30 Oct 71% say government should do more to help FHB’s – Matt McCann
Despite the fact that some property sellers believe the government should offer more support to first home buyers, they say they would be willing to offer them discounts of up to 10%. That is according to a report from Local Agent Finder. Would you do it? We question that report with Matt McCann.
Kevin: Boy, there’s a lot to talk about in the report I’m going to tell you about now. It’s the Real Estate Sentiment Report, that has been issued by or commissioned by Local Agent Finder. The survey suggested that Australians are extremely sympathetic to the plight of first homebuyers, as 71% of people believing the government’s not doing enough to help this group.
Kevin: We’ll talk more about that, and some of the sentiments that came out of the survey, but joining me to talk about this, Matt McCann, from Local Agent Finder. Matt, thanks for your time.
Matt: Yeah, no problem, Kevin.
Kevin: I’d have to really question, because a little bit further in the report, two out of three people were willing to offer discounts to genuine first homebuyers. You wonder if that’s, would really happen. It’s a lovely sentiment, isn’t it?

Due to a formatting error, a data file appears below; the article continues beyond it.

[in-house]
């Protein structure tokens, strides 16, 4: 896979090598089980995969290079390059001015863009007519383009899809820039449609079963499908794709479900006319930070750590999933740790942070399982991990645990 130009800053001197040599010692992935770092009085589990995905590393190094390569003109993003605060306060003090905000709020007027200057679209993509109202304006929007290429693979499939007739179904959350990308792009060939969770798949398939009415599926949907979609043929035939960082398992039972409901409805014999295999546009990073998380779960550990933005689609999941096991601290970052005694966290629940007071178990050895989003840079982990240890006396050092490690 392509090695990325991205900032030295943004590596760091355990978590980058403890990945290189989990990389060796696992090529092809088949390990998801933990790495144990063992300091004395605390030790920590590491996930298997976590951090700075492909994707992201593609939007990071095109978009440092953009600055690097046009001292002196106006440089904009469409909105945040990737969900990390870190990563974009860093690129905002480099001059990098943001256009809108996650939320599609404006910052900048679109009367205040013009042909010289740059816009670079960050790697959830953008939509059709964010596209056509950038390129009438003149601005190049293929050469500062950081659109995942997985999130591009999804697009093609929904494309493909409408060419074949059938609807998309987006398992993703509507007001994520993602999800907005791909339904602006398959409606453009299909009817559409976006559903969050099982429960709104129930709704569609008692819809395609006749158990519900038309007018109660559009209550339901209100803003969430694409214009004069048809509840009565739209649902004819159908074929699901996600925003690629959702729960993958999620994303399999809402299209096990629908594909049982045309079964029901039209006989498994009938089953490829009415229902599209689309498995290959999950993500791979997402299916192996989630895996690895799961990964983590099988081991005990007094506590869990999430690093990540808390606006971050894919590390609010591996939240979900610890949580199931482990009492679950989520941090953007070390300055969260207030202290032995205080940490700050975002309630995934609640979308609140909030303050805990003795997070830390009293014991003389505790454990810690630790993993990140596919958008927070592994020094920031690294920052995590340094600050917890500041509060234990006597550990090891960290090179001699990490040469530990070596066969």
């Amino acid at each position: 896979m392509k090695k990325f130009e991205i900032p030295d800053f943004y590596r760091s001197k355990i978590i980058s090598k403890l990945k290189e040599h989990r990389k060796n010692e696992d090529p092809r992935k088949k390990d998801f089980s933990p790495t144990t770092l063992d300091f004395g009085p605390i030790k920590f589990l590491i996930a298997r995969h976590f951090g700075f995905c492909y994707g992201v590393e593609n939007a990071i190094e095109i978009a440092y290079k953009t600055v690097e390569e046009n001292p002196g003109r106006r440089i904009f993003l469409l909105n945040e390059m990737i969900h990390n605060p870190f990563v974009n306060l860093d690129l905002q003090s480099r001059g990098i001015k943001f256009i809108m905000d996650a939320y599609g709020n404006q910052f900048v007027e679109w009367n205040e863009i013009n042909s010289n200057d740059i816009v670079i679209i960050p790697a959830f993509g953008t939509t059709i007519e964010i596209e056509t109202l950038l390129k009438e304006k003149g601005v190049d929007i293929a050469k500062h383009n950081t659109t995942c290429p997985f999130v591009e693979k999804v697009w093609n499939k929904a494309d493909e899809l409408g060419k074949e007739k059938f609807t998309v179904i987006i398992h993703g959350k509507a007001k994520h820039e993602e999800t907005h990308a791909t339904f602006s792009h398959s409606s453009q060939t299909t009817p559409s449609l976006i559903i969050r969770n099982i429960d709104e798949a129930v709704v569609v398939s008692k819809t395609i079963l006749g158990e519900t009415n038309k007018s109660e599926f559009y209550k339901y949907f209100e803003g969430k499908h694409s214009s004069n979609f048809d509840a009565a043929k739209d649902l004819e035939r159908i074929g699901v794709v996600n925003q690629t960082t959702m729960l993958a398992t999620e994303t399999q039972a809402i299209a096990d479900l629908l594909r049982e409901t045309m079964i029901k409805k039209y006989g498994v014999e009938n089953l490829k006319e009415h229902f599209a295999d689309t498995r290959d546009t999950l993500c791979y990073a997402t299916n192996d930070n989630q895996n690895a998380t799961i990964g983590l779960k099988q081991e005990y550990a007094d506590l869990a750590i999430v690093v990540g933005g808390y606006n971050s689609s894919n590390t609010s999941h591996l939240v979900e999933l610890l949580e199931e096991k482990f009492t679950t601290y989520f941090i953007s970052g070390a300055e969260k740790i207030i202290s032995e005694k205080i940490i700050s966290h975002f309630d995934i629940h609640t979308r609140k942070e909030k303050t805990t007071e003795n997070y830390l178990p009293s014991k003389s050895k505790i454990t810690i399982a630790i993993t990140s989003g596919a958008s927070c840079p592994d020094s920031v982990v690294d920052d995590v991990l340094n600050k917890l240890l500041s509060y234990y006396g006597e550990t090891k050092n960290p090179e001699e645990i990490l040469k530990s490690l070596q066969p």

Matt: It is. It is a lovely sentiment, and I think, when you think about the report itself, it’s 1,000 Australians. There’s a lot of people in here, who … and you know, so 71% of them think the government isn’t doing enough for this group of people.
Matt: I think what we’re seeing here in the responses is, the reaction to high house prices. What you’re seeing is mums and dads, who have got kids that want to own their own home one day, grandparents looking at their kids trying to get onto the property ladder, and buy … suggesting that, in the report, that they would be prepared to offer a discount. Two out of three of them were prepared to offer a discount.